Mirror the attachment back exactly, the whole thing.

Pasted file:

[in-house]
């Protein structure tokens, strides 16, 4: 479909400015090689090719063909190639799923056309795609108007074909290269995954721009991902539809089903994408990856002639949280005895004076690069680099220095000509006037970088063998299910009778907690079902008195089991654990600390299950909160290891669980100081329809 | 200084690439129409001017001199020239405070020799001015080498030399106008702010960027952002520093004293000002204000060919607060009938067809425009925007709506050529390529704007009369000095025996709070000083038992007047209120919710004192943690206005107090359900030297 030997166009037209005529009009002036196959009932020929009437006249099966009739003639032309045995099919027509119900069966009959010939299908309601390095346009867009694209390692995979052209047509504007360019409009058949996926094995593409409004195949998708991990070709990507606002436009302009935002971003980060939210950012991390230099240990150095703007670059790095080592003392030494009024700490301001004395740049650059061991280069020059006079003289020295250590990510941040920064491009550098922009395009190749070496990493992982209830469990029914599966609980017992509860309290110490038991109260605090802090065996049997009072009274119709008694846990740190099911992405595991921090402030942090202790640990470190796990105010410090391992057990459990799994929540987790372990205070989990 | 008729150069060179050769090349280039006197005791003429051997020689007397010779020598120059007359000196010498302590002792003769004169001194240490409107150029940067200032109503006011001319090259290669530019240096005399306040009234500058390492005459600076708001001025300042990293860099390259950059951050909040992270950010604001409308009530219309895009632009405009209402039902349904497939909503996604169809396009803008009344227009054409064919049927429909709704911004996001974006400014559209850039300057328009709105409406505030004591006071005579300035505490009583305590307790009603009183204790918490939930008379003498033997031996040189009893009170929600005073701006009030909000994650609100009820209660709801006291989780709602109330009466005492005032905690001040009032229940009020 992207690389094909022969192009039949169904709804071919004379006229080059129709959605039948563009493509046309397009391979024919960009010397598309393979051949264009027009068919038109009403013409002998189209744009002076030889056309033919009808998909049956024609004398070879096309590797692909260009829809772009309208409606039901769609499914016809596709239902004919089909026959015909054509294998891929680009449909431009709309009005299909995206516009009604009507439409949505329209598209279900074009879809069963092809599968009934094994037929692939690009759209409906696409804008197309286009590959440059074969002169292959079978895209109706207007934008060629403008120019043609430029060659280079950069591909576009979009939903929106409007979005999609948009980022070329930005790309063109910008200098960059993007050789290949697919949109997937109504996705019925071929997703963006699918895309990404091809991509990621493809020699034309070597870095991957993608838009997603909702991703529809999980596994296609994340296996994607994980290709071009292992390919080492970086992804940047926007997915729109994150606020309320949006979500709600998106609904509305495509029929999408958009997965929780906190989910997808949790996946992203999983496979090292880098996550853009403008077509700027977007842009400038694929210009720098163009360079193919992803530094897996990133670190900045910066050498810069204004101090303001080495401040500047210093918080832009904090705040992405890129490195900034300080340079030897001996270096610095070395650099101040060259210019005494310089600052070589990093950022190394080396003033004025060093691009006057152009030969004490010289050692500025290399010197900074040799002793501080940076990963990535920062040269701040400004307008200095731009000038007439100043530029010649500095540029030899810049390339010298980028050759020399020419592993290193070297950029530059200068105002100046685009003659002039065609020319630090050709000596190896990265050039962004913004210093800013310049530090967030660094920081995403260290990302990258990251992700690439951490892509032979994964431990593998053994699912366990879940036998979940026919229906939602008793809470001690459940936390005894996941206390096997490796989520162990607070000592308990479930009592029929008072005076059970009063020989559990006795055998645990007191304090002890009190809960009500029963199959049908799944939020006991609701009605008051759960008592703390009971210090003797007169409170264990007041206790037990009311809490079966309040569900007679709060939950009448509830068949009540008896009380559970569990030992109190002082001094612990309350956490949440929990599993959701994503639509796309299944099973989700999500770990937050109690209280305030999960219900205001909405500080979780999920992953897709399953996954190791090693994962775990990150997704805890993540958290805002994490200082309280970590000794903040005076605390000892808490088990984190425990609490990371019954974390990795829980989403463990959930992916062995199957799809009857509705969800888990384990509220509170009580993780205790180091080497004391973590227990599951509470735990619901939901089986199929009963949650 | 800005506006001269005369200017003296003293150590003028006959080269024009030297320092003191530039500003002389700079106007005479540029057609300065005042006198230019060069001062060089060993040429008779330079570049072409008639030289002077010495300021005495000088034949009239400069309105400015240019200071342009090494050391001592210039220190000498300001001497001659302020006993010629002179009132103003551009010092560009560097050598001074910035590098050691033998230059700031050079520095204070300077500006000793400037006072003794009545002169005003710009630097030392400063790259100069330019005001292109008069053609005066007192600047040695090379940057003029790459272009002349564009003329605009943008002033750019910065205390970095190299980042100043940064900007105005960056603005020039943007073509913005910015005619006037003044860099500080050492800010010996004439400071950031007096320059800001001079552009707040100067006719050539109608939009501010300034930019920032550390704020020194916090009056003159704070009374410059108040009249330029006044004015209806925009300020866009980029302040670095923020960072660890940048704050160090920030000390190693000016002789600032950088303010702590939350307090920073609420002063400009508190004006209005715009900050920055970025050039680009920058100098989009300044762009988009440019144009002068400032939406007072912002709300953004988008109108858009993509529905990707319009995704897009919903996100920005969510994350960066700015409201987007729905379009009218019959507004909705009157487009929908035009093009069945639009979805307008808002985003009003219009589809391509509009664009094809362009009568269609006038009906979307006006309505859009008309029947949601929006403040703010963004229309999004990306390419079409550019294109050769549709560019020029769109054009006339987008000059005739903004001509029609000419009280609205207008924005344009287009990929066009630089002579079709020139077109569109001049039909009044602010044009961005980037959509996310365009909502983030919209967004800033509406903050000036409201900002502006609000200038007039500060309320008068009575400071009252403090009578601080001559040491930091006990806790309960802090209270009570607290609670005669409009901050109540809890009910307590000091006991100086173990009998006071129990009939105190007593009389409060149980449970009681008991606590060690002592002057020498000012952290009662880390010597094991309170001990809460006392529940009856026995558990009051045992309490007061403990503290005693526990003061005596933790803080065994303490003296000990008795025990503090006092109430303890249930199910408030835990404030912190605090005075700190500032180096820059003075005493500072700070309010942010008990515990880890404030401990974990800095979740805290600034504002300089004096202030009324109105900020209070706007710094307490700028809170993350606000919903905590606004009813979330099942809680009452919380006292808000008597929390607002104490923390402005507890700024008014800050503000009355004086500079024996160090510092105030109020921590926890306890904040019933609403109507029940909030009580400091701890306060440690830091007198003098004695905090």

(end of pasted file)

[in-house]
């Protein structure tokens, strides 16, 4: 479909400015090689090719063909190639799923056309795609108007074909290269995954721009991902539809089903994408990856002639949280005895004076690069680099220095000509006037970088063998299910009778907690079902008195089991654990600390299950909160290891669980100081329809 | 200084690439129409001017001199020239405070020799001015080498030399106008702010960027952002520093004293000002204000060919607060009938067809425009925007709506050529390529704007009369000095025996709070000083038992007047209120919710004192943690206005107090359900030297 030997166009037209005529009009002036196959009932020929009437006249099966009739003639032309045995099919027509119900069966009959010939299908309601390095346009867009694209390692995979052209047509504007360019409009058949996926094995593409409004195949998708991990070709990507606002436009302009935002971003980060939210950012991390230099240990150095703007670059790095080592003392030494009024700490301001004395740049650059061991280069020059006079003289020295250590990510941040920064491009550098922009395009190749070496990493992982209830469990029914599966609980017992509860309290110490038991109260605090802090065996049997009072009274119709008694846990740190099911992405595991921090402030942090202790640990470190796990105010410090391992057990459990799994929540987790372990205070989990 | 008729150069060179050769090349280039006197005791003429051997020689007397010779020598120059007359000196010498302590002792003769004169001194240490409107150029940067200032109503006011001319090259290669530019240096005399306040009234500058390492005459600076708001001025300042990293860099390259950059951050909040992270950010604001409308009530219309895009632009405009209402039902349904497939909503996604169809396009803008009344227009054409064919049927429909709704911004996001974006400014559209850039300057328009709105409406505030004591006071005579300035505490009583305590307790009603009183204790918490939930008379003498033997031996040189009893009170929600005073701006009030909000994650609100009820209660709801006291989780709602109330009466005492005032905690001040009032229940009020 992207690389094909022969192009039949169904709804071919004379006229080059129709959605039948563009493509046309397009391979024919960009010397598309393979051949264009027009068919038109009403013409002998189209744009002076030889056309033919009808998909049956024609004398070879096309590797692909260009829809772009309208409606039901769609499914016809596709239902004919089909026959015909054509294998891929680009449909431009709309009005299909995206516009009604009507439409949505329209598209279900074009879809069963092809599968009934094994037929692939690009759209409906696409804008197309286009590959440059074969002169292959079978895209109706207007934008060629403008120019043609430029060659280079950069591909576009979009939903929106409007979005999609948009980022070329930005790309063109910008200098960059993007050789290949697919949109997937109504996705019925071929997703963006699918895309990404091809991509990621493809020699034309070597870095991957993608838009997603909702991703529809999980596994296609994340296996994607994980290709071009292992390919080492970086992804940047926007997915729109994150606020309320949006979500709600998106609904509305495509029929999408958009997965929780906190989910997808949790996946992203999983496979090292880098996550853009403008077509700027977007842009400038694929210009720098163009360079193919992803530094897996990133670190900045910066050498810069204004101090303001080495401040500047210093918080832009904090705040992405890129490195900034300080340079030897001996270096610095070395650099101040060259210019005494310089600052070589990093950022190394080396003033004025060093691009006057152009030969004490010289050692500025290399010197900074040799002793501080940076990963990535920062040269701040400004307008200095731009000038007439100043530029010649500095540029030899810049390339010298980028050759020399020419592993290193070297950029530059200068105002100046685009003659002039065609020319630090050709000596190896990265050039962004913004210093800013310049530090967030660094920081995403260290990302990258990251992700690439951490892509032979994964431990593998053994699912366990879940036998979940026919229906939602008793809470001690459940936390005894996941206390096997490796989520162990607070000592308990479930009592029929008072005076059970009063020989559990006795055998645990007191304090002890009190809960009500029963199959049908799944939020006991609701009605008051759960008592703390009971210090003797007169409170264990007041206790037990009311809490079966309040569900007679709060939950009448509830068949009540008896009380559970569990030992109190002082001094612990309350956490949440929990599993959701994503639509796309299944099973989700999500770990937050109690209280305030999960219900205001909405500080979780999920992953897709399953996954190791090693994962775990990150997704805890993540958290805002994490200082309280970590000794903040005076605390000892808490088990984190425990609490990371019954974390990795829980989403463990959930992916062995199957799809009857509705969800888990384990509220509170009580993780205790180091080497004391973590227990599951509470735990619901939901089986199929009963949650 | 800005506006001269005369200017003296003293150590003028006959080269024009030297320092003191530039500003002389700079106007005479540029057609300065005042006198230019060069001062060089060993040429008779330079570049072409008639030289002077010495300021005495000088034949009239400069309105400015240019200071342009090494050391001592210039220190000498300001001497001659302020006993010629002179009132103003551009010092560009560097050598001074910035590098050691033998230059700031050079520095204070300077500006000793400037006072003794009545002169005003710009630097030392400063790259100069330019005001292109008069053609005066007192600047040695090379940057003029790459272009002349564009003329605009943008002033750019910065205390970095190299980042100043940064900007105005960056603005020039943007073509913005910015005619006037003044860099500080050492800010010996004439400071950031007096320059800001001079552009707040100067006719050539109608939009501010300034930019920032550390704020020194916090009056003159704070009374410059108040009249330029006044004015209806925009300020866009980029302040670095923020960072660890940048704050160090920030000390190693000016002789600032950088303010702590939350307090920073609420002063400009508190004006209005715009900050920055970025050039680009920058100098989009300044762009988009440019144009002068400032939406007072912002709300953004988008109108858009993509529905990707319009995704897009919903996100920005969510994350960066700015409201987007729905379009009218019959507004909705009157487009929908035009093009069945639009979805307008808002985003009003219009589809391509509009664009094809362009009568269609006038009906979307006006309505859009008309029947949601929006403040703010963004229309999004990306390419079409550019294109050769549709560019020029769109054009006339987008000059005739903004001509029609000419009280609205207008924005344009287009990929066009630089002579079709020139077109569109001049039909009044602010044009961005980037959509996310365009909502983030919209967004800033509406903050000036409201900002502006609000200038007039500060309320008068009575400071009252403090009578601080001559040491930091006990806790309960802090209270009570607290609670005669409009901050109540809890009910307590000091006991100086173990009998006071129990009939105190007593009389409060149980449970009681008991606590060690002592002057020498000012952290009662880390010597094991309170001990809460006392529940009856026995558990009051045992309490007061403990503290005693526990003061005596933790803080065994303490003296000990008795025990503090006092109430303890249930199910408030835990404030912190605090005075700190500032180096820059003075005493500072700070309010942010008990515990880890404030401990974990800095979740805290600034504002300089004096202030009324109105900020209070706007710094307490700028809170993350606000919903905590606004009813979330099942809680009452919380006292808000008597929390607002104490923390402005507890700024008014800050503000009355004086500079024996160090510092105030109020921590926890306890904040019933609403109507029940909030009580400091701890306060440690830091007198003098004695905090």